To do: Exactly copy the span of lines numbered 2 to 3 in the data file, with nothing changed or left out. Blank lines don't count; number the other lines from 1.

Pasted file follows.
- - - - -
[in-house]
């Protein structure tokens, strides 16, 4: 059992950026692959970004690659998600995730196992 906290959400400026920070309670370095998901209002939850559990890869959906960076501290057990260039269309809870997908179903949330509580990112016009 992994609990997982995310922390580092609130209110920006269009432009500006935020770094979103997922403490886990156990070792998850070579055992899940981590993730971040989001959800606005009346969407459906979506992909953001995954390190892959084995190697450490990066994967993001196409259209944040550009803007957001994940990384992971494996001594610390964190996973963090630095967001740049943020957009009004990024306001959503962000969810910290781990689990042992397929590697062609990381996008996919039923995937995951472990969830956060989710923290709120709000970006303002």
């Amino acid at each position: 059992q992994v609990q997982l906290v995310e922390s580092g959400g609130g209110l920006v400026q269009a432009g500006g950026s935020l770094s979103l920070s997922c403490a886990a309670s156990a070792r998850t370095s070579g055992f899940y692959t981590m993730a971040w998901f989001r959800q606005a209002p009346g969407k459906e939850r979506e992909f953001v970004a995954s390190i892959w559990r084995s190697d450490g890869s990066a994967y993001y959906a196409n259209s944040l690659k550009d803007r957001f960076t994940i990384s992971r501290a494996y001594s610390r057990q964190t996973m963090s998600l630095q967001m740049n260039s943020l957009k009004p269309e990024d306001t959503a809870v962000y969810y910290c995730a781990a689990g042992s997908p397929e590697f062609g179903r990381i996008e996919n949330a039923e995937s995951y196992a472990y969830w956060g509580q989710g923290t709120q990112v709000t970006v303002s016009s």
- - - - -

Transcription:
């Protein structure tokens, strides 16, 4: 059992950026692959970004690659998600995730196992 906290959400400026920070309670370095998901209002939850559990890869959906960076501290057990260039269309809870997908179903949330509580990112016009 992994609990997982995310922390580092609130209110920006269009432009500006935020770094979103997922403490886990156990070792998850070579055992899940981590993730971040989001959800606005009346969407459906979506992909953001995954390190892959084995190697450490990066994967993001196409259209944040550009803007957001994940990384992971494996001594610390964190996973963090630095967001740049943020957009009004990024306001959503962000969810910290781990689990042992397929590697062609990381996008996919039923995937995951472990969830956060989710923290709120709000970006303002």
């Amino acid at each position: 059992q992994v609990q997982l906290v995310e922390s580092g959400g609130g209110l920006v400026q269009a432009g500006g950026s935020l770094s979103l920070s997922c403490a886990a309670s156990a070792r998850t370095s070579g055992f899940y692959t981590m993730a971040w998901f989001r959800q606005a209002p009346g969407k459906e939850r979506e992909f953001v970004a995954s390190i892959w559990r084995s190697d450490g890869s990066a994967y993001y959906a196409n259209s944040l690659k550009d803007r957001f960076t994940i990384s992971r501290a494996y001594s610390r057990q964190t996973m963090s998600l630095q967001m740049n260039s943020l957009k009004p269309e990024d306001t959503a809870v962000y969810y910290c995730a781990a689990g042992s997908p397929e590697f062609g179903r990381i996008e996919n949330a039923e995937s995951y196992a472990y969830w956060g509580q989710g923290t709120q990112v709000t970006v303002s016009s």